“ ‘Clinical activity was observed regardless of tumor PD-L1 expression,’ said lead investigator Naiyer A. Rizvi, MD, director of Thoracic Oncology and Immunotherapeutics at Columbia University Medical Center. ‘We have preliminary evidence of greater activity in tumors that have 1% or greater PD-L1 expression. The median disease control rate [response plus stable disease] was not reached in any arm, regardless of PD-L1 expression.’ “
These days, it seems that I write mostly about immune checkpoint blockade drugs, or some other new immunotherapy treatment for cancer. This post is no different—it covers PD-L1, a protein that is at the center of clinical decisions for selecting patients who are likely to benefit from treatment with an anti-PD-1 or anti-PD-L1 drug. Continue reading…
“Patients with previously treated advanced or metastatic squamous non-small cell lung cancer (NSCLC) had improved survival with an immunotherapeutic drug than with chemotherapy, according to updated results from a randomized trial.
“Twice as many patients treated with nivolumab (Opdivo) remained alive at 18 months as compared with those treated with docetaxel, and six times as many patients were alive without progression at 18 months with nivolumab as compared with the chemotherapy standard for NSCLC.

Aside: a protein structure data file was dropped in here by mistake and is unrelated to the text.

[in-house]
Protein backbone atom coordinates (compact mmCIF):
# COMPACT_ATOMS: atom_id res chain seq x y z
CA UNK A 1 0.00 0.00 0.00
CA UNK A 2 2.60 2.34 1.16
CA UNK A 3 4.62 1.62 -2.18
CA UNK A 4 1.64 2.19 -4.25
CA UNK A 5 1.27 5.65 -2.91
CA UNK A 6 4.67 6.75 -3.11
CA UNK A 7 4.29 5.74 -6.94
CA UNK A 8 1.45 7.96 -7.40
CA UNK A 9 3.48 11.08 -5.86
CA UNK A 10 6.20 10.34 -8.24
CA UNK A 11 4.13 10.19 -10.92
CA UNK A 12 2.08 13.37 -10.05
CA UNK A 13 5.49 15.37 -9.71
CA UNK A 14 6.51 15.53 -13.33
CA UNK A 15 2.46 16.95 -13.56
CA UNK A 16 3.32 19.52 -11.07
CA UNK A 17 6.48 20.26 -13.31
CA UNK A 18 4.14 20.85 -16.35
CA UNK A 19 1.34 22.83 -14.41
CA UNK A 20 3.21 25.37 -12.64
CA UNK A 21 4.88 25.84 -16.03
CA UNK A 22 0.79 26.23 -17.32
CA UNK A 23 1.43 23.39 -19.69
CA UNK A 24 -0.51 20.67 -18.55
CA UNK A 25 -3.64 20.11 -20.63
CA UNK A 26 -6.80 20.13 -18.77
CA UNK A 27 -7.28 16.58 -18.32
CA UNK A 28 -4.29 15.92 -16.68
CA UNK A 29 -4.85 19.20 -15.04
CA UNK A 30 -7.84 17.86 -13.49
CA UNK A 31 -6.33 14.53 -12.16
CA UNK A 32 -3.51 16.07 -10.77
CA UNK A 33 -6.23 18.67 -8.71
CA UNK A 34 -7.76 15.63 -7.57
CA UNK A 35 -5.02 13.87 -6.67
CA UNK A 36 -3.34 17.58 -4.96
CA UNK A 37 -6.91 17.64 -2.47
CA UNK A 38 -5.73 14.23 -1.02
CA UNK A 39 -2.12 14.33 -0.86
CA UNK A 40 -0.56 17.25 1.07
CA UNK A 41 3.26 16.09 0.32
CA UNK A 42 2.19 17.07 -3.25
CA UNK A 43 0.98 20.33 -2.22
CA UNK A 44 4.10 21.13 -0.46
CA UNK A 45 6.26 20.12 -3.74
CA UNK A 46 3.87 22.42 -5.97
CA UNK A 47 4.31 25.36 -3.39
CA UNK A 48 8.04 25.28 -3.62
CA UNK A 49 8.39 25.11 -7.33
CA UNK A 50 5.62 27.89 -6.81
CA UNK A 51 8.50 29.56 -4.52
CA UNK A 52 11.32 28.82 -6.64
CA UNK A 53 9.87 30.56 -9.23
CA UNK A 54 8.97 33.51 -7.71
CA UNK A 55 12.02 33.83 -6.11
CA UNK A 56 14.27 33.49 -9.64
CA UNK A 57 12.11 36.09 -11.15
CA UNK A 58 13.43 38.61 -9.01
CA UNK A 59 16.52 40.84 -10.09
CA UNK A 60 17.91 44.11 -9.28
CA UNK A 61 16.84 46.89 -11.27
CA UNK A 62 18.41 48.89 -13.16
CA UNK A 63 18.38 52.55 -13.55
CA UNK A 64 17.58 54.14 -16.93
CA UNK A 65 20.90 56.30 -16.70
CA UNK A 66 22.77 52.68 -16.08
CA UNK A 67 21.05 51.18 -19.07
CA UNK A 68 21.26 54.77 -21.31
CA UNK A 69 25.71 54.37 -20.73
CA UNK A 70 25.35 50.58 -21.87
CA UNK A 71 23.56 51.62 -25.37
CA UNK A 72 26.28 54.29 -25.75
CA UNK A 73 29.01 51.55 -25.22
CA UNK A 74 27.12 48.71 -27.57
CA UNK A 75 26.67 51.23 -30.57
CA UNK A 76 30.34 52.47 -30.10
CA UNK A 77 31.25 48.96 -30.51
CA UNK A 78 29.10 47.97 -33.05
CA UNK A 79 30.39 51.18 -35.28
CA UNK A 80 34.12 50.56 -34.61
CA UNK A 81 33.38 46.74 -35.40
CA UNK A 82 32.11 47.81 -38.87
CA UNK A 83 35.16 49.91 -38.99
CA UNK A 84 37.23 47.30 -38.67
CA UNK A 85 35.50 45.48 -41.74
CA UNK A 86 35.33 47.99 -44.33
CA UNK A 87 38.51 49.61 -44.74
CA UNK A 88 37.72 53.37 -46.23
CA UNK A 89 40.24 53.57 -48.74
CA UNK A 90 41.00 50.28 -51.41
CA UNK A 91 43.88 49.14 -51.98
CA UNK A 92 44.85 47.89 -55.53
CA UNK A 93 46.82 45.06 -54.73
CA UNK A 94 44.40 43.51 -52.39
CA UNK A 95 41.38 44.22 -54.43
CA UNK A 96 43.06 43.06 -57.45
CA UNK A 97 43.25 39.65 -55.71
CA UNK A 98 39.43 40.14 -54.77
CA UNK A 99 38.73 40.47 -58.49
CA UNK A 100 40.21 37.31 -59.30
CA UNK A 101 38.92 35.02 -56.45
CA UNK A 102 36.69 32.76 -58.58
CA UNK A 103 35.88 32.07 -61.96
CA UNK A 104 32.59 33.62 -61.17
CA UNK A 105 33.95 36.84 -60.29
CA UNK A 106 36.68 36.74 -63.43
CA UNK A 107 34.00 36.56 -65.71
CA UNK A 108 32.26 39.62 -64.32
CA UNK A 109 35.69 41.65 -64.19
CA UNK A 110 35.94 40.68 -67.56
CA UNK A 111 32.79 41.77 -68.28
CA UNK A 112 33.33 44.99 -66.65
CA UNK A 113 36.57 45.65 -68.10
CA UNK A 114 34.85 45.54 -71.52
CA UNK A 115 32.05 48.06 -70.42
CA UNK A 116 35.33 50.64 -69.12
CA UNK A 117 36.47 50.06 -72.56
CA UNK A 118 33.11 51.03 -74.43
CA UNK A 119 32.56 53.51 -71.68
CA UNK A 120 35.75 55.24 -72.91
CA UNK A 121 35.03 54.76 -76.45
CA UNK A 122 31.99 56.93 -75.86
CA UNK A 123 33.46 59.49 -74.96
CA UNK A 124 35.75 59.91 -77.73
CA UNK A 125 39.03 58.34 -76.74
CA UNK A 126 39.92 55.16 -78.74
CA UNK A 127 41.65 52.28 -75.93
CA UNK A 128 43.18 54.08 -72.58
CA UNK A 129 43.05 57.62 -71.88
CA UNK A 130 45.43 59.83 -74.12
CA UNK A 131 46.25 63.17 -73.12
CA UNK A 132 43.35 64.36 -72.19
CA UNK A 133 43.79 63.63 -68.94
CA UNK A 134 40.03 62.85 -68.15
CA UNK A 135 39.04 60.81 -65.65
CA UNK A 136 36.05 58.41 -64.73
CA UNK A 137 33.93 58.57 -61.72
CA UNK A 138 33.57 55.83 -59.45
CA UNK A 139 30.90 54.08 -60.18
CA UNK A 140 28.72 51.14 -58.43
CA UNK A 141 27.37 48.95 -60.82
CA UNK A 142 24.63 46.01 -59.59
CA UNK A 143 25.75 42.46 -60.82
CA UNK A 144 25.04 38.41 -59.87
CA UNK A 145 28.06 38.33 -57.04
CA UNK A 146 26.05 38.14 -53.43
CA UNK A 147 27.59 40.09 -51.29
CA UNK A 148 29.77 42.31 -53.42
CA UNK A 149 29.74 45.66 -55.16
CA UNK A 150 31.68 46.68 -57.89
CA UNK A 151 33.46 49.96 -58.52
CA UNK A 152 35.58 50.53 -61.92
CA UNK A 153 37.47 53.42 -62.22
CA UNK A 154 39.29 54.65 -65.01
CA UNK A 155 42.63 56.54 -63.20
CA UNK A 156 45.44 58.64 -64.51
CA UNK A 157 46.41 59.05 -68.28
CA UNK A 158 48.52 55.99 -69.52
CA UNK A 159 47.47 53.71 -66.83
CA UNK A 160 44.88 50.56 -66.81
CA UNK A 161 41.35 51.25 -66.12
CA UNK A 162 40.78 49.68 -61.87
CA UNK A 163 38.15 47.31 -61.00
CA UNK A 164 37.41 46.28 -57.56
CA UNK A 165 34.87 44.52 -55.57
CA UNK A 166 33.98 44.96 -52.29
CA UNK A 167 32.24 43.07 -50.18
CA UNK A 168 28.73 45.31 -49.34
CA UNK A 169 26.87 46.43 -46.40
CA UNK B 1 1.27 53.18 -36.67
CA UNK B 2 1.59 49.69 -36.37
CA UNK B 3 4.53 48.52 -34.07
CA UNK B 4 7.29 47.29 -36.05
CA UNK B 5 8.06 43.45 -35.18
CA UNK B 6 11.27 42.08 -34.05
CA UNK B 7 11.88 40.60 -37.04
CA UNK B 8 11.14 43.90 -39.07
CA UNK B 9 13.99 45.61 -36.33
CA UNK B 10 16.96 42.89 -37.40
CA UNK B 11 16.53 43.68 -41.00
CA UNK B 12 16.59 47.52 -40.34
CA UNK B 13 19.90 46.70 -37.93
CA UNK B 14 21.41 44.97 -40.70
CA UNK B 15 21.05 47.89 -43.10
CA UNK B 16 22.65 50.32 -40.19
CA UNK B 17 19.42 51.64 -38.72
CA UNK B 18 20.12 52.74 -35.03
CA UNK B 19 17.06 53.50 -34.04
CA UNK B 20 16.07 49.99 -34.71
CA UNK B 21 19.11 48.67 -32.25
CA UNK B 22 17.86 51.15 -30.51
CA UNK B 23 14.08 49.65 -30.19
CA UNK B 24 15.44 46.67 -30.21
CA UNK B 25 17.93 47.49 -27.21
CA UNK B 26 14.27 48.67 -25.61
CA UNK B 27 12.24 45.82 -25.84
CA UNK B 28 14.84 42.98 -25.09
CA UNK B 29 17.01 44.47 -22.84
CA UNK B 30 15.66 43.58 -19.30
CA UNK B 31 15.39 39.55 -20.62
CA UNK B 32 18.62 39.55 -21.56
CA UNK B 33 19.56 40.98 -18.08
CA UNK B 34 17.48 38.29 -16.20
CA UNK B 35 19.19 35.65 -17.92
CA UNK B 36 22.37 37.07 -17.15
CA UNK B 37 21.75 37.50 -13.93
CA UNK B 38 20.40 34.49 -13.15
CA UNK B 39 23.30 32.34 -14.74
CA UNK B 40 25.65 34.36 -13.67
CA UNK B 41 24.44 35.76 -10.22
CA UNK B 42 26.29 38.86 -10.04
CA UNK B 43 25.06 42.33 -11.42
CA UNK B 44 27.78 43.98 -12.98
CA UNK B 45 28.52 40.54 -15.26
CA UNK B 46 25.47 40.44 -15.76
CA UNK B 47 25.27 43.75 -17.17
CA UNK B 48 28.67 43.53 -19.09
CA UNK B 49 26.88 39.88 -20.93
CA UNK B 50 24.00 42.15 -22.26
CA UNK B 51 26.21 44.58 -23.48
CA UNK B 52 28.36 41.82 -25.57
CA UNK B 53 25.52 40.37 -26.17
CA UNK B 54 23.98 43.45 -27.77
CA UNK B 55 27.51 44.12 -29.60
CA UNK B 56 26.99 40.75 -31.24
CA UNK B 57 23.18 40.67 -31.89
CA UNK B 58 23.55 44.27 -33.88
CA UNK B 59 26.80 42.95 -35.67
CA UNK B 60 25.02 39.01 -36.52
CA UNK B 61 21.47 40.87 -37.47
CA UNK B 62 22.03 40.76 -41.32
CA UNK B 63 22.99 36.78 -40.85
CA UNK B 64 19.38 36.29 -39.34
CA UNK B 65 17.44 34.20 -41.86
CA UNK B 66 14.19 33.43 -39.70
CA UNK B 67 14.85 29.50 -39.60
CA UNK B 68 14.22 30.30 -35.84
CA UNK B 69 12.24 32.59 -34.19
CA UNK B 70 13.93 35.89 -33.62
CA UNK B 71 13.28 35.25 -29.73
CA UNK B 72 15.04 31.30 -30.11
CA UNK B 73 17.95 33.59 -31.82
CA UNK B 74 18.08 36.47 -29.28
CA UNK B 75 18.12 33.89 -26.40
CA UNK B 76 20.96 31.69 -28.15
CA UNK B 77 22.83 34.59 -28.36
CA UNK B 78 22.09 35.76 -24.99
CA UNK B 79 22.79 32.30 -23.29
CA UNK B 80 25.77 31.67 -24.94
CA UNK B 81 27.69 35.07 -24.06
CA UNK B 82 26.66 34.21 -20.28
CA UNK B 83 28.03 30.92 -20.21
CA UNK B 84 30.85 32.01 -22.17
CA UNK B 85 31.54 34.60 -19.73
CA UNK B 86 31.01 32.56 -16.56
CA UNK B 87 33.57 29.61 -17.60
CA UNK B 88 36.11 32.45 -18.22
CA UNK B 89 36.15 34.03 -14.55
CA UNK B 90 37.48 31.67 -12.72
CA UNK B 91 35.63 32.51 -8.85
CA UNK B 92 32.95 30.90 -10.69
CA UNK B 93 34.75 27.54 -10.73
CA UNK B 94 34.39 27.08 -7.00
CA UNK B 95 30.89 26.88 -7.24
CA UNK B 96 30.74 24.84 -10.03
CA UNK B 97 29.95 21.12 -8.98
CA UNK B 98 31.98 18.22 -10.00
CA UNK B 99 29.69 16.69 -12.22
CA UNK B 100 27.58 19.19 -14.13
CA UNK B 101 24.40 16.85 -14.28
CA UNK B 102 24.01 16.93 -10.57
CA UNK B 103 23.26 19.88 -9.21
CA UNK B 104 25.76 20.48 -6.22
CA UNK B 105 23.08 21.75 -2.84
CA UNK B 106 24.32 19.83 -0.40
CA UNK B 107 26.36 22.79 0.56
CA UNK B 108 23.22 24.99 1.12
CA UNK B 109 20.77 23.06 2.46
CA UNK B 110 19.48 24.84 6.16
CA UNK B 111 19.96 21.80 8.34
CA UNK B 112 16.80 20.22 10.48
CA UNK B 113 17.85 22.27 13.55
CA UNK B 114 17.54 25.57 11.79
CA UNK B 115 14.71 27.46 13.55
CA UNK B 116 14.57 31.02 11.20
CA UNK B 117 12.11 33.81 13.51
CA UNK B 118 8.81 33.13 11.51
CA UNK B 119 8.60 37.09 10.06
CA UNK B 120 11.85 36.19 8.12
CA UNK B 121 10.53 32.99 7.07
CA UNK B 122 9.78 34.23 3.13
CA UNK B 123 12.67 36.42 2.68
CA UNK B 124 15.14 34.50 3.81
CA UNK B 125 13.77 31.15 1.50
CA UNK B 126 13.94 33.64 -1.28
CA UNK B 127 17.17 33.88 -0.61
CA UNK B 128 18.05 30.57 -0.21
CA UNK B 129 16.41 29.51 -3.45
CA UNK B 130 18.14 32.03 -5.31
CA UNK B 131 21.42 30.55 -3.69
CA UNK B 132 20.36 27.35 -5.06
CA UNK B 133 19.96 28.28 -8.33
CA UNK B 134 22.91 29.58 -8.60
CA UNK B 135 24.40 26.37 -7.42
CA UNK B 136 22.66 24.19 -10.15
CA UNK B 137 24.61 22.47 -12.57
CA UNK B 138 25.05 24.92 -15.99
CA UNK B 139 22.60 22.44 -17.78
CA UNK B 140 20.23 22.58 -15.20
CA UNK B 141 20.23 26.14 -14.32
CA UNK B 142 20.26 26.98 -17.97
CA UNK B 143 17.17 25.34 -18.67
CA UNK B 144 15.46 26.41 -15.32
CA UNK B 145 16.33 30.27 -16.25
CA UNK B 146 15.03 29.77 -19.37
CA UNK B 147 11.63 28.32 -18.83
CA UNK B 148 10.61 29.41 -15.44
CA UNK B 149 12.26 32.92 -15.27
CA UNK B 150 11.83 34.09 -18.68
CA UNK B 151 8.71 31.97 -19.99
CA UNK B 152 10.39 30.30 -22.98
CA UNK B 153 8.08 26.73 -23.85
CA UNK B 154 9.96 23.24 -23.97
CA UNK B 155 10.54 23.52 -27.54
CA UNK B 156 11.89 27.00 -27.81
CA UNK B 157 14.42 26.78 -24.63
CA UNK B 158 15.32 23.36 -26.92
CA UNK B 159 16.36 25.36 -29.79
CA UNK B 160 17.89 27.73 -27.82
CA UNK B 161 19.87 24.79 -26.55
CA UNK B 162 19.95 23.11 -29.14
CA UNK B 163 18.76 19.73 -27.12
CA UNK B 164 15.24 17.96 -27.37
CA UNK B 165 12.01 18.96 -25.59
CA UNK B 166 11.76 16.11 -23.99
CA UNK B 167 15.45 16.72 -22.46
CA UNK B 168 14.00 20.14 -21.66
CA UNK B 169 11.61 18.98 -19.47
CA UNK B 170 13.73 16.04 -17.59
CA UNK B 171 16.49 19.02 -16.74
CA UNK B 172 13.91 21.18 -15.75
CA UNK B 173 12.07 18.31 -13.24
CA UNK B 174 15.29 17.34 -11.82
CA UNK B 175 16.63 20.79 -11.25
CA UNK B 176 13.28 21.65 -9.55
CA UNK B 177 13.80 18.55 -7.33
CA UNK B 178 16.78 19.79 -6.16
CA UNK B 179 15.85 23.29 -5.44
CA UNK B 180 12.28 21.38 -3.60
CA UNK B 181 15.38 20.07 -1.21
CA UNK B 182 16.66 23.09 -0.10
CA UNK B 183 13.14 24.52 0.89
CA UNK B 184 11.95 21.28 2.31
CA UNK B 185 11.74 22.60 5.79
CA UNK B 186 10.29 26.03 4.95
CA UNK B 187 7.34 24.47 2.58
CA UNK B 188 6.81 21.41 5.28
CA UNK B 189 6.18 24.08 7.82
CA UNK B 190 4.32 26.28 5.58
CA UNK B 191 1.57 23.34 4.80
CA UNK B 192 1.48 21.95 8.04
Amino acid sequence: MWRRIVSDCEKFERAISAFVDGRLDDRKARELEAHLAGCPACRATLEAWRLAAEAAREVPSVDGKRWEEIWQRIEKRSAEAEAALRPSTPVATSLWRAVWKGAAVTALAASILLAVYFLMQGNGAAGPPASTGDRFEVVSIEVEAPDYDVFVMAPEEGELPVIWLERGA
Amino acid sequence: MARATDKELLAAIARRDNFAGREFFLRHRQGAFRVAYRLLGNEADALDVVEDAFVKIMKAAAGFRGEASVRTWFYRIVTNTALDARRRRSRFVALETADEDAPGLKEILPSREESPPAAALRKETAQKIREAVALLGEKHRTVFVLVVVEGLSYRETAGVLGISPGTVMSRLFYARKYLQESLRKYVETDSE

“Nivolumab (Opdivo) has received an FDA priority review designation for patients with previously treated nonsquamous non–small cell lung cancer (NSCLC), according to the developer of the PD-1 inhibitor, Bristol-Myers Squibb (BMS). Under the expedited process, the FDA’s decision deadline is January 2, 2016.
“The FDA simultaneously granted nivolumab a breakthrough therapy designation in this setting. The priority and breakthrough designations are based on data from the phase III CheckMate-057 trial, in which second-line nivolumab reduced the risk of death by 27% versus docetaxel in patients with nonsquamous NSCLC, including a 60% risk reduction among patients with the highest levels of PD-L1 expression.
“Nivolumab was previously approved in March 2015 for patients with squamous cell NSCLC who have progressed on or after platinum-based chemotherapy.”
The biggest news in melanoma treatment from the 2015 American Society of Clinical Oncology (ASCO) annual meeting was undoubtedly the report from a large, phase III, randomized clinical trial that compared a combination of two ‘checkpoint inhibitor’ drugs—nivolumab (Opdivo) and ipilimumab (Yervoy)—with the same drugs given alone.